Musée Dupuytren

Coordinates: 48°51′02″N 2°20′29″E / 48.8505°N 2.3413°E / 48.8505; 2.3413
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Exhibit in Musée Dupuytren

The Musée Dupuytren was a museum of wax anatomical items and specimens illustrating diseases and malformations.[1][2] It was located at the Cordeliers Convent building, 15, rue de l'Ecole de Médecine, Les Cordeliers, Paris, France, and is part of the Sorbonne University Faculty of Medicine. In 2016 the museum was closed and moved to the Jussieu Campus, joining 8 scientific collections of UPMC.[3] The collections will be open to students and researchers, and will be open to the public for events.


The museum was established in 1835 by Mathieu Orfila as the Museum of Pathological Anatomy of the Medicine Faculty of the University of Paris, with the request of Baron Guillaume Dupuytren, anatomist and celebrated professor of surgery. The museum was installed in the old refectory of the Cordeliers Convent, gathering collections from throughout the faculty. Its first catalog was compiled between 1836 and 1842, and listed about a thousand specimens. By the late 1870s the museum contained over six thousand pieces.

The museum began a slow decline starting in the late 19th century, despite continued acquisition of new collections, and its upkeep became problematic. In 1937 Gustave Roussy ordered the museum shut, with many items subsequently lost or destroyed. However, in 1967 Jacques Delarue (1901–1971) brought the museum back to life with a general refurbishment. Today it still retains an extensive collection including specimens dating from the 17th century, as well as wax anatomical models, books, and photographs.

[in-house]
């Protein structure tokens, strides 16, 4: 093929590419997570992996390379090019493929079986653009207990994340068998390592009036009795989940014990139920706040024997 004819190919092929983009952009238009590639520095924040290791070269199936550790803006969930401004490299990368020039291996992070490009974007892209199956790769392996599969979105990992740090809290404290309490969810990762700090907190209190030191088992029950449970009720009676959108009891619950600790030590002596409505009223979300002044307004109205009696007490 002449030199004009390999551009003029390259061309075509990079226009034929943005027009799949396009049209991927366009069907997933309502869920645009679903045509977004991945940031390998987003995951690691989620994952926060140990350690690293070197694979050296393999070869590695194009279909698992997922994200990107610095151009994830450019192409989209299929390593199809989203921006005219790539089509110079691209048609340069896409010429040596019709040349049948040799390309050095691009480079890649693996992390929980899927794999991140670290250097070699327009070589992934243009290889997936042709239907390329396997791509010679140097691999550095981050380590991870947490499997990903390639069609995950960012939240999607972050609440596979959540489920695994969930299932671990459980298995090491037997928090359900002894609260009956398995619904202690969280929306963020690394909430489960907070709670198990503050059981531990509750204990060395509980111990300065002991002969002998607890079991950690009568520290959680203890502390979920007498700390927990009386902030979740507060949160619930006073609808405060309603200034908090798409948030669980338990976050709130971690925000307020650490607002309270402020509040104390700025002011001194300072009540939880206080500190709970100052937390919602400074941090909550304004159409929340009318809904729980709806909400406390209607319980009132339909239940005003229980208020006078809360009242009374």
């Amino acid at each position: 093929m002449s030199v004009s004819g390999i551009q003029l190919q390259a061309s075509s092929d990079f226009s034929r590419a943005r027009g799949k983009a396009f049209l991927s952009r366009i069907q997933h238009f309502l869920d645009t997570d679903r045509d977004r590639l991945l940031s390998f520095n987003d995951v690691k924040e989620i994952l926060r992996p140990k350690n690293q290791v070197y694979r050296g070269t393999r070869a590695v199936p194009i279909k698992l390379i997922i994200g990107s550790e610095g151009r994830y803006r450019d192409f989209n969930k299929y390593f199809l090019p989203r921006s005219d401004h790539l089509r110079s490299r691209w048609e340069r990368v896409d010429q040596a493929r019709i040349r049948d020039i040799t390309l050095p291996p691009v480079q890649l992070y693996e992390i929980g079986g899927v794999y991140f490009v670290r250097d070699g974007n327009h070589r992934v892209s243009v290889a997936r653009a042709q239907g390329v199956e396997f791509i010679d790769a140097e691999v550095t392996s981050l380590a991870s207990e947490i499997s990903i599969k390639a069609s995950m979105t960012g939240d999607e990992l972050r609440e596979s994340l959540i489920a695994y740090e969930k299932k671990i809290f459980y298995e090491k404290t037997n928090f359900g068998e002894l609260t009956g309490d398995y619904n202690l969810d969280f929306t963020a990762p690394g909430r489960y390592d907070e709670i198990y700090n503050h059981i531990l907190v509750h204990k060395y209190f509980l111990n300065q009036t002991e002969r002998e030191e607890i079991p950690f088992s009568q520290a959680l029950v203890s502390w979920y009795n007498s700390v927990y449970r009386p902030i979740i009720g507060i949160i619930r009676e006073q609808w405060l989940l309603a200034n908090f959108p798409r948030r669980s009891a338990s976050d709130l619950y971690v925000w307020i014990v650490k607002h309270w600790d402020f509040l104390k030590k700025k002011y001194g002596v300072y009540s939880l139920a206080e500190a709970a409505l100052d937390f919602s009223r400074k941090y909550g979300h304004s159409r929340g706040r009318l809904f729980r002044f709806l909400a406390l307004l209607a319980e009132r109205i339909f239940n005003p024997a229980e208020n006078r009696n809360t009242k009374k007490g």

Among many other notable items, the museum contains brains of aphasic patients, preserved in alcohol by the celebrated anatomist Paul Pierre Broca, and used in his research in the localization of brain functions.

See also[edit]


  1. ^ "Musée Dupuytren, Paris, France". Morbid Anatomy. June 18, 2009. Retrieved 5 July 2016.
  2. ^ "Musée Dupuytren". Atlas Obscura. Retrieved 5 July 2016.
  3. ^ "Musée Dupuytren" (in French). UPMC (Pierre and Marie Curie University). Retrieved 5 July 2016.

48°51′02″N 2°20′29″E / 48.8505°N 2.3413°E / 48.8505; 2.3413